International Accounting Board Amends Insurance Standard

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By David R. Jones

Sept. 12 — New amendments to international insurance contract accounting standards can help ease the temporary volatility in financial reporting that companies can encounter when applying two separate international financial reporting standards.

The International Accounting Standards Board’s Sept. 12 issued amendments to IFRS 4: Insurance Contracts, which intend to reconcile the requirements of IFRS 4 with those of the board’s new financial-instruments standard, IFRS 9.

Covering All Insurers

The board is developing a replacement standard for IFRS 4, and the amendments deal with concerns about applying IFRS 9: Financial Instruments, before the revised insurance contracts standard takes effect.

“This IFRS describes any entity that issues an insurance contract as an insurer, whether or not the issuer is regarded as an insurer for legal or supervisory purposes,” the amendments said.

Two Approaches Offered

The amendments offer two methods for insurers, both of which are voluntary: the overlay approach and the deferral, or temporary exemption, approach.

The two options “are also available to an issuer of a financial instrument that contains a discretionary participation feature,” the amendments said.

Overlay Approach

Under the overlay approach, any company that issues insurance contracts can reclassify in other comprehensive income(OCI)—rather than in profit or loss—the volatility that could emerge from applying IFRS 9 before the revamped insurance contracts standard comes into force.

The overlay approach would expire once the revisions to IFRS 4 are released.

Temporary Exemption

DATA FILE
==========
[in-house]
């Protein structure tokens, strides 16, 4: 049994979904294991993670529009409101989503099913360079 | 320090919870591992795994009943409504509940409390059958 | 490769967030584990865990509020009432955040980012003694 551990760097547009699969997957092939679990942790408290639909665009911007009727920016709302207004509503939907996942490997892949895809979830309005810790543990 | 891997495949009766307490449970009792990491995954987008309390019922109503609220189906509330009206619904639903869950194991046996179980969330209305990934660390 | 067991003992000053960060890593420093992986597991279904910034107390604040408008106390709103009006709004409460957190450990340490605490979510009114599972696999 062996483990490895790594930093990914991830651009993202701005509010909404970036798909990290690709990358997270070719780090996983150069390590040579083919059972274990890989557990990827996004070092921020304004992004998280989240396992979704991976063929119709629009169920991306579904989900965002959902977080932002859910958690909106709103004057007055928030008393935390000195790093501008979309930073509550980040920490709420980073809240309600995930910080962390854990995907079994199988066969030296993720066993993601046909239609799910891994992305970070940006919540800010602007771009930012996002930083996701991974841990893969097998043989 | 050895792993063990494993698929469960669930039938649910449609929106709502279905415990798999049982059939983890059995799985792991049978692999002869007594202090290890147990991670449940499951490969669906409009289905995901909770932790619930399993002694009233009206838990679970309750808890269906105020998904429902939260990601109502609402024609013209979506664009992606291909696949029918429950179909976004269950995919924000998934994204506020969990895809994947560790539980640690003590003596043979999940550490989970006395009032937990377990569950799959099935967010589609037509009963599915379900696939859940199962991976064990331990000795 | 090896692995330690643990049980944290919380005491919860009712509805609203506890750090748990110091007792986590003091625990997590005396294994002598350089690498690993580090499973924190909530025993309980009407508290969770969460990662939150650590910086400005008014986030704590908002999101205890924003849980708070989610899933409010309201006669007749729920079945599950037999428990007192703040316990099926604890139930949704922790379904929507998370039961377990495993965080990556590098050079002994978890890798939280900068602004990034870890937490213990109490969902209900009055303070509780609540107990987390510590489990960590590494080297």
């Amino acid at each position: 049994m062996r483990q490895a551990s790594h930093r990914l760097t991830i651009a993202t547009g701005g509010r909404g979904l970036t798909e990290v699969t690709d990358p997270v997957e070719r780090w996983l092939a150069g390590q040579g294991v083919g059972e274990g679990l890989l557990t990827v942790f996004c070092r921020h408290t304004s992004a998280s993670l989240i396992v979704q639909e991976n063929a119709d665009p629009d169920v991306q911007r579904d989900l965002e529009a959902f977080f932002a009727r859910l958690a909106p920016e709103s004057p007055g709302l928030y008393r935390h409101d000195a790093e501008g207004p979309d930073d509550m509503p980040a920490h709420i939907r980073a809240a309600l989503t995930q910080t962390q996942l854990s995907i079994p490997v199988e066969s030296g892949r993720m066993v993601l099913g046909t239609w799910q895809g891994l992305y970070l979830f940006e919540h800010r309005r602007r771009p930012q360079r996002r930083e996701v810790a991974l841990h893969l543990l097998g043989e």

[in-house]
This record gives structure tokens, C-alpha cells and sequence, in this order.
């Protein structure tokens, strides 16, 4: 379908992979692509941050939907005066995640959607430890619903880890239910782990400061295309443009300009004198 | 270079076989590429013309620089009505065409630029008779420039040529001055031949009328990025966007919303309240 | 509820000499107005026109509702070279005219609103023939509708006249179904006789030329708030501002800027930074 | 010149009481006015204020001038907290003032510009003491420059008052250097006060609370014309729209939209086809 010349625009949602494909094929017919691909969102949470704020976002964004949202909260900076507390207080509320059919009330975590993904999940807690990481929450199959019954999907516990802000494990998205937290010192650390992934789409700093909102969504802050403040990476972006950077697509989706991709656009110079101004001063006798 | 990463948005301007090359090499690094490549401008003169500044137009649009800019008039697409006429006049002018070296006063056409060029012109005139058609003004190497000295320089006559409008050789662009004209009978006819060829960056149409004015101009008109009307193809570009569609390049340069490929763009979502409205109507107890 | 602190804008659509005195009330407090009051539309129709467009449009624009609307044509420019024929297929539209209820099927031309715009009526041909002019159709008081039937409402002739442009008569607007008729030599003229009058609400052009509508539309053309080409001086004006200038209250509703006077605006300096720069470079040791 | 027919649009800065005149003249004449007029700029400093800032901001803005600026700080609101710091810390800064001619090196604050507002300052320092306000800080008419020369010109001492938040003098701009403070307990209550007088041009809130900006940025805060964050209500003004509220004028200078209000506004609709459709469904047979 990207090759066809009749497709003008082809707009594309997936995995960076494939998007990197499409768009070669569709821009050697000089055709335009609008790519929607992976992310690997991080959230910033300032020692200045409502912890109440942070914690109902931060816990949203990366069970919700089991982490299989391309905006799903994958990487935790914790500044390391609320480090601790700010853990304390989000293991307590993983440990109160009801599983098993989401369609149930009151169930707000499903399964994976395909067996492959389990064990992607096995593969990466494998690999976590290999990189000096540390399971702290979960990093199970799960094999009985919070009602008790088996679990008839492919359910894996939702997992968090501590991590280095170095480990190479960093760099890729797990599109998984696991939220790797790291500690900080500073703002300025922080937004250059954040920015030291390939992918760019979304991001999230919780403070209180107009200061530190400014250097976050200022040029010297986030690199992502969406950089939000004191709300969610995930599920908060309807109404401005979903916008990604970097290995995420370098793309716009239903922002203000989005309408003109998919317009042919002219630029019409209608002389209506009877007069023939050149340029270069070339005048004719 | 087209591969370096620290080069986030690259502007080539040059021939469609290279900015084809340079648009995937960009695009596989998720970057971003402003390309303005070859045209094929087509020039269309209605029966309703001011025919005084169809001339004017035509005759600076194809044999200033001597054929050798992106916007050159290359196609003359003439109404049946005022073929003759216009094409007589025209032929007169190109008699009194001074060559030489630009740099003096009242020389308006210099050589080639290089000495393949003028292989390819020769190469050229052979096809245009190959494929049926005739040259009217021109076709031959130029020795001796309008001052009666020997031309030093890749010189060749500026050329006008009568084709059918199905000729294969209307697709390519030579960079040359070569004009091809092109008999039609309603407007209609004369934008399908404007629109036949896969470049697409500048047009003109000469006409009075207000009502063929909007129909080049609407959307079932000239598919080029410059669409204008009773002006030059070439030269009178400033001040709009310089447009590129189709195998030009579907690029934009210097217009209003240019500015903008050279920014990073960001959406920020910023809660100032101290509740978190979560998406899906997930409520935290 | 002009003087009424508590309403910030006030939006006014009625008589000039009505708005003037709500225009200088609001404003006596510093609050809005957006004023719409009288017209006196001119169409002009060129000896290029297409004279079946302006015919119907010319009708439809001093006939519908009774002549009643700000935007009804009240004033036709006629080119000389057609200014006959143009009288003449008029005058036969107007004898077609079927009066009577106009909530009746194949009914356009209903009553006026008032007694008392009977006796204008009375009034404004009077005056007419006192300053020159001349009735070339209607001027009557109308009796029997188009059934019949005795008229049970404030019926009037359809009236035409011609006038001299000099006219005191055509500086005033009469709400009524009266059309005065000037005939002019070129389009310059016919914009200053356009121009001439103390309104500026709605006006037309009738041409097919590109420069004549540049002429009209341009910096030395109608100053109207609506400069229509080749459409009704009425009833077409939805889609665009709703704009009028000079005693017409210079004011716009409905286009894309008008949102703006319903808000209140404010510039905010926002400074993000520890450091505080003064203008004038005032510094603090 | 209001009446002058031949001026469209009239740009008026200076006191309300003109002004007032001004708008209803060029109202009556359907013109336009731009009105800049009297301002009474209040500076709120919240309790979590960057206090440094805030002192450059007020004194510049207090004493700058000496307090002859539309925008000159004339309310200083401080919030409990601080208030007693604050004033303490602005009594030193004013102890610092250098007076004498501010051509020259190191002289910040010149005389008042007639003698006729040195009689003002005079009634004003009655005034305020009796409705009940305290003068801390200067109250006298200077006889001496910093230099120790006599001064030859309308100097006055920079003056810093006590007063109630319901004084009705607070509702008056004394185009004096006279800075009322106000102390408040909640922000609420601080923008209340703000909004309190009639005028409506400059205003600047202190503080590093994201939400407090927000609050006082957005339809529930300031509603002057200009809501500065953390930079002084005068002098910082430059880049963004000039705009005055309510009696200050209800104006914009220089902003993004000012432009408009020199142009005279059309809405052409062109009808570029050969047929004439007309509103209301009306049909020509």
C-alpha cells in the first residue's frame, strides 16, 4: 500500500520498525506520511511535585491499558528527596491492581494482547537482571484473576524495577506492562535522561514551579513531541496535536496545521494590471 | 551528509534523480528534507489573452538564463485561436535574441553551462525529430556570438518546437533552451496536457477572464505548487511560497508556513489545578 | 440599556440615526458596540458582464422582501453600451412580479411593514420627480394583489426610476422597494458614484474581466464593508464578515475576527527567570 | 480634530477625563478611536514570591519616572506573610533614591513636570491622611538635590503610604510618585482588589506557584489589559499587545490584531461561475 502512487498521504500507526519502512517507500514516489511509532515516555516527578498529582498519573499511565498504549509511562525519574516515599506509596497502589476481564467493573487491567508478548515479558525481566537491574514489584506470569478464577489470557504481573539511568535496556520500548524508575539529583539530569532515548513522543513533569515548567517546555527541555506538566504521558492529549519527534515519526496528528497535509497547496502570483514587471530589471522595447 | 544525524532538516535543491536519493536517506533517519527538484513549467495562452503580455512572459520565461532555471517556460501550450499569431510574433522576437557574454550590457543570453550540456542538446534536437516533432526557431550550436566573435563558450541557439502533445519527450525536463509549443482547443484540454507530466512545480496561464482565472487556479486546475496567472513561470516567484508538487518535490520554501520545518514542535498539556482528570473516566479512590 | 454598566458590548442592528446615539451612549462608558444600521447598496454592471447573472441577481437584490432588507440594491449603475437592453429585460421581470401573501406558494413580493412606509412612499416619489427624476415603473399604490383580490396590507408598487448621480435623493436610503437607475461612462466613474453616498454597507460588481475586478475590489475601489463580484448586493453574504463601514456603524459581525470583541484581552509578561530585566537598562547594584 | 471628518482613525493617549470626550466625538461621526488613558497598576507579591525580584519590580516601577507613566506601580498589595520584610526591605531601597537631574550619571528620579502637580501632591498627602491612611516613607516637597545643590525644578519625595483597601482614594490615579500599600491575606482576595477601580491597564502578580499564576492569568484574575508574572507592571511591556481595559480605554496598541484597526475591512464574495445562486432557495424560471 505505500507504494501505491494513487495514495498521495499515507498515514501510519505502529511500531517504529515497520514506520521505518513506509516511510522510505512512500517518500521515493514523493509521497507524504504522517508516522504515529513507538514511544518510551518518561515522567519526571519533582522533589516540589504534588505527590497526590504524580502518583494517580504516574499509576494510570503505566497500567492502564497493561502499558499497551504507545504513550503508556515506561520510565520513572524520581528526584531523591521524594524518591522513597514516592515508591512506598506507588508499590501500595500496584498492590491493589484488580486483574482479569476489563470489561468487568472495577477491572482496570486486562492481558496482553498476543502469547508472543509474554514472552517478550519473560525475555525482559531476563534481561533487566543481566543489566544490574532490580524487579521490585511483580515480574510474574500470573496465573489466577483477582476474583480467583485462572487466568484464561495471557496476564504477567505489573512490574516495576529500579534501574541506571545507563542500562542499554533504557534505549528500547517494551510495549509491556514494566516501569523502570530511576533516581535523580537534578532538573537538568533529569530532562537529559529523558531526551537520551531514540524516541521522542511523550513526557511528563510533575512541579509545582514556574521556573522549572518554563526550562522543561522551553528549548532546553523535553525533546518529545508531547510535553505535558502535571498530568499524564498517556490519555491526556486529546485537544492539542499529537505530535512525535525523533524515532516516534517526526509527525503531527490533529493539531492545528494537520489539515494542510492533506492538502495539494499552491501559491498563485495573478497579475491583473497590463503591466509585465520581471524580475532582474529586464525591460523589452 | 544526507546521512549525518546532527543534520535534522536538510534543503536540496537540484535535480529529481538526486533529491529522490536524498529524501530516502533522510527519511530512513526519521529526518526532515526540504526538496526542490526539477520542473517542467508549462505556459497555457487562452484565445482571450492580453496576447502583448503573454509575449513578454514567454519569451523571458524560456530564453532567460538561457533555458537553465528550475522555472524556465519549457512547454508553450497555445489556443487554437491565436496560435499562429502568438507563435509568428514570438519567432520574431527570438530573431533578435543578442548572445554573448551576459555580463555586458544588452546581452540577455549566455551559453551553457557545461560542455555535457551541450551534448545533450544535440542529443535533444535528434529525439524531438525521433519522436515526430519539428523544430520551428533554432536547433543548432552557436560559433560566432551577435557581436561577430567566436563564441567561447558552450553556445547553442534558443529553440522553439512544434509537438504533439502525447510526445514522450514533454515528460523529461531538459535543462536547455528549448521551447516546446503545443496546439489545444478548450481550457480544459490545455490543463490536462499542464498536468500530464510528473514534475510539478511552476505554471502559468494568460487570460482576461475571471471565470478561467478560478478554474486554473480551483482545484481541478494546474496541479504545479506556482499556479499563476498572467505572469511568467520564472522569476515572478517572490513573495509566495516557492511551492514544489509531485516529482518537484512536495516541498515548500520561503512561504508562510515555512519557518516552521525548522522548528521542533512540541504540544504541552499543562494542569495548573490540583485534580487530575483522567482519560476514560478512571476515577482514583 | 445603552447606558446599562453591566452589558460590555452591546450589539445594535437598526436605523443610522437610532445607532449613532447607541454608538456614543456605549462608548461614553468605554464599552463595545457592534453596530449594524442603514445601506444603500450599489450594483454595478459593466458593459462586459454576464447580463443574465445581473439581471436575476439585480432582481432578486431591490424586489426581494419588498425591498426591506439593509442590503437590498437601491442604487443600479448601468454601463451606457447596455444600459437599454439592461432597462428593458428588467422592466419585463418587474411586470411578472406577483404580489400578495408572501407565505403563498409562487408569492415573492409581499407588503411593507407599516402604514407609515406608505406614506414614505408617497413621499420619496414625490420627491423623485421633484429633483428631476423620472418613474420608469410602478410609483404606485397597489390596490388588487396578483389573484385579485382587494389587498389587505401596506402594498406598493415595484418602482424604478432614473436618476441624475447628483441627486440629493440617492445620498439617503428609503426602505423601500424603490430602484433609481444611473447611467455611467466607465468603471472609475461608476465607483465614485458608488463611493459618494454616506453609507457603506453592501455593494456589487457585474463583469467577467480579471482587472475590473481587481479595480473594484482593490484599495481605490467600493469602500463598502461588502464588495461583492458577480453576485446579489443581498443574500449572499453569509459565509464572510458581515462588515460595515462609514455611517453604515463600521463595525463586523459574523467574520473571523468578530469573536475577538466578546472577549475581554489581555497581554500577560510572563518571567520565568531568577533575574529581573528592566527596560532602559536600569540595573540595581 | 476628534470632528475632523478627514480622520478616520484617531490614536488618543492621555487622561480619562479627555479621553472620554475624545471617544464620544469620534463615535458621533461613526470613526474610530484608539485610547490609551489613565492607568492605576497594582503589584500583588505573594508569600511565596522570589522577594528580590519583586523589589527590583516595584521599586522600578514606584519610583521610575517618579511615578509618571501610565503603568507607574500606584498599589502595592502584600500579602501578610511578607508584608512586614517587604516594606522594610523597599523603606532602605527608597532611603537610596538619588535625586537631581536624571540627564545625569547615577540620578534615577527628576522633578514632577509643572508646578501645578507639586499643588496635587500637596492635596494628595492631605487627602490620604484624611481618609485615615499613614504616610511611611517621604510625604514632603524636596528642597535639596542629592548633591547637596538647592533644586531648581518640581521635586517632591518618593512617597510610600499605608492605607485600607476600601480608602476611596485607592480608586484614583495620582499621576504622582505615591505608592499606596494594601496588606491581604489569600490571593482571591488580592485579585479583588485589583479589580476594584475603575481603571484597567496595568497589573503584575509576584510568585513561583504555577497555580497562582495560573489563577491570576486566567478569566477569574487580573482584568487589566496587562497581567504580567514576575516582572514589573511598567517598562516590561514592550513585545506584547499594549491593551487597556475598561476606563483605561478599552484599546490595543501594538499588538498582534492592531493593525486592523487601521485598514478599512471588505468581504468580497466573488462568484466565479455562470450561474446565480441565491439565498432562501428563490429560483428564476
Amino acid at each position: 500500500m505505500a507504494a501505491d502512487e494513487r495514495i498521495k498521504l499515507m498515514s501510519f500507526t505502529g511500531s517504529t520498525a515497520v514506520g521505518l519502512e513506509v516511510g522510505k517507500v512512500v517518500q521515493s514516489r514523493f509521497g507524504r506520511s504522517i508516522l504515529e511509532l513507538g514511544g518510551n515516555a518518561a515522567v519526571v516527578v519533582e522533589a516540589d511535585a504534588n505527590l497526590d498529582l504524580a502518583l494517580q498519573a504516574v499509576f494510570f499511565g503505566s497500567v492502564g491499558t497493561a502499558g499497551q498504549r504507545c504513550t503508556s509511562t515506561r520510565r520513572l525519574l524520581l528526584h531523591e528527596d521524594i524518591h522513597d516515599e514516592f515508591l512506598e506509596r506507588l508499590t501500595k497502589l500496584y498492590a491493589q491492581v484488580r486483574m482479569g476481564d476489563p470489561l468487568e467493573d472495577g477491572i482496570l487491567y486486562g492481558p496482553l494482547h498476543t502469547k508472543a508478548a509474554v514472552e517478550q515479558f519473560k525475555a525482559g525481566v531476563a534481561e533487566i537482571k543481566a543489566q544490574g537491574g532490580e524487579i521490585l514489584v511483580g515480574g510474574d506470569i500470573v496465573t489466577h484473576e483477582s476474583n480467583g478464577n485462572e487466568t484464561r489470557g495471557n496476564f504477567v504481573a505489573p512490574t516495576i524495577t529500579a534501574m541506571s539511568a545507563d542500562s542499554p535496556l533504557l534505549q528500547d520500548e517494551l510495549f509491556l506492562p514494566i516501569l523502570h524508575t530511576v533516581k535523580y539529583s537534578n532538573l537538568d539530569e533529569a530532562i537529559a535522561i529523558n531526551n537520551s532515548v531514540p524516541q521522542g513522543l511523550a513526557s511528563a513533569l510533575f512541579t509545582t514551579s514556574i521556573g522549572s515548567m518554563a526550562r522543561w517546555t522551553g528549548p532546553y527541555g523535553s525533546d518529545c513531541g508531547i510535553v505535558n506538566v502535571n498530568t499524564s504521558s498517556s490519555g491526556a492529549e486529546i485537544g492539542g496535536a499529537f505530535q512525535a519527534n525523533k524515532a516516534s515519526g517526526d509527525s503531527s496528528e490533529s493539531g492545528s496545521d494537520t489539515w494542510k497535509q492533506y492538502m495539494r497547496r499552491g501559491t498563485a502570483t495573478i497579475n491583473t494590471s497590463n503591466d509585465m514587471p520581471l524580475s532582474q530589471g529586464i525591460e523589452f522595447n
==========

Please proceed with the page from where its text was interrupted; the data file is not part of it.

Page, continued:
The second method, the temporary exemption, is available only to companies whose activities chiefly involve insurance contracts.

These companies will be exempted from applying IFRS 9 until 2021 but will continue to apply International Accounting Standard 39: Financial Instruments: Recognition and Measurement.

Reassessing Eligibility

A company using the temporary exemption that undergoes a major change to its structure must reassess whether its activities still are predominantly tied to insurance—and, as a result, whether it remains eligible for the exemption.

In addition, an entity that applies the temporary exemption must disclose this information in its financial reporting.

All entities must cease using the temporary exemption no later than reporting periods starting on or after Jan. 1, 2021.

Completing Work on Amendments

Publication of the amendments culminates months of deliberations on a December 2015 exposure draft—ED/2015/11—which was designed to enable companies that issue insurance contracts to bring into line their accounting requirements for IFRS 4 and IFRS 9 (11 APPR 26, 12/18/15).

IASB decided the amendments' final provisions at its meeting in May (12 APPR 10, 5/20/16).

Voicing Dissent

One board member, Mary Tokar, dissented from issuing the amendments. She “believes that the amendment to permit insurers to use the overlay approach makes a temporary exemption from IFRS 9 unnecessary,” the amendments said.

Three Outcomes

Tokar said that the amendments would permit three different outcomes for insurers through:

  •  applying IFRS 9 without the overlay approach;
  •  applying IFRS 9 with the overlay approach; or
  •  using the temporary exemption to IFRS 9.

Tokar expressed concern “that this variety in approaches to accounting for financial instruments may significantly reduce comparability among insurers, and between insurers and other entities,” the amendments said.

‘Lack of Comparability.'

Completing work on the revised insurance standard remains the one major standard-setting initiative on IASB's agenda, board Chairman Hans Hoogervorst said in a Sept. 8 speech at an IFRS conference in Berlin.

“The lack of comparability and the often poor quality of current accounting practices in the insurance industry around the world is clearly unacceptable,” he said.

Drafting Insurance Contracts Standard

IASB has wrapped up its discussions on IFRS 4, and staff currently are drafting the revised standard.

“Given the complexity of many insurance contracts, this is no easy task and our staff are carefully testing that the wording is accurate and workable, using input from the industry,” Hoogervorst said.

He told meeting participants that the board is looking to complete its work on IFRS 4 as soon as possible but didn't give a target date for publishing the final standard.

To contact the reporter on this story: David R. Jones in London at

To contact the editor responsible for this story: Ali Sartipzadeh at

For More Information

The amendments are available at

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